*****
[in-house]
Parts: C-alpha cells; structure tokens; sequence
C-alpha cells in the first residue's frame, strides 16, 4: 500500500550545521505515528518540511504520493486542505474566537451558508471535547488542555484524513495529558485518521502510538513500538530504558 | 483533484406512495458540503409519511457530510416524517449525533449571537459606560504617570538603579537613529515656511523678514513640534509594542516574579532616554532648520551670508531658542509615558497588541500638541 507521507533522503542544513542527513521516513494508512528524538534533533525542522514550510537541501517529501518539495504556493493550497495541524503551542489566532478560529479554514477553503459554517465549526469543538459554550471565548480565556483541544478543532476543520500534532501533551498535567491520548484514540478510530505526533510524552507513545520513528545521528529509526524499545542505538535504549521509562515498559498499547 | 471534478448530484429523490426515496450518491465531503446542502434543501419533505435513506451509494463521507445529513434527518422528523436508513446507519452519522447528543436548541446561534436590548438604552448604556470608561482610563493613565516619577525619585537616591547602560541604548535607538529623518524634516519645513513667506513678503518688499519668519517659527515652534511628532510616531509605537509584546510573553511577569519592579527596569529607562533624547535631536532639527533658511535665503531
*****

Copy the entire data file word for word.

[in-house]
Parts: C-alpha cells; structure tokens; sequence
C-alpha cells in the first residue's frame, strides 16, 4: 500500500550545521505515528518540511504520493486542505474566537451558508471535547488542555484524513495529558485518521502510538513500538530504558 | 483533484406512495458540503409519511457530510416524517449525533449571537459606560504617570538603579537613529515656511523678514513640534509594542516574579532616554532648520551670508531658542509615558497588541500638541 507521507533522503542544513542527513521516513494508512528524538534533533525542522514550510537541501517529501518539495504556493493550497495541524503551542489566532478560529479554514477553503459554517465549526469543538459554550471565548480565556483541544478543532476543520500534532501533551498535567491520548484514540478510530505526533510524552507513545520513528545521528529509526524499545542505538535504549521509562515498559498499547 | 471534478448530484429523490426515496450518491465531503446542502434543501419533505435513506451509494463521507445529513434527518422528523436508513446507519452519522447528543436548541446561534436590548438604552448604556470608561482610563493613565516619577525619585537616591547602560541604548535607538529623518524634516519645513513667506513678503518688499519668519517659527515652534511628532510616531509605537509584546510573553511577569519592579527596569529607562533624547535631536532639527533658511535665503531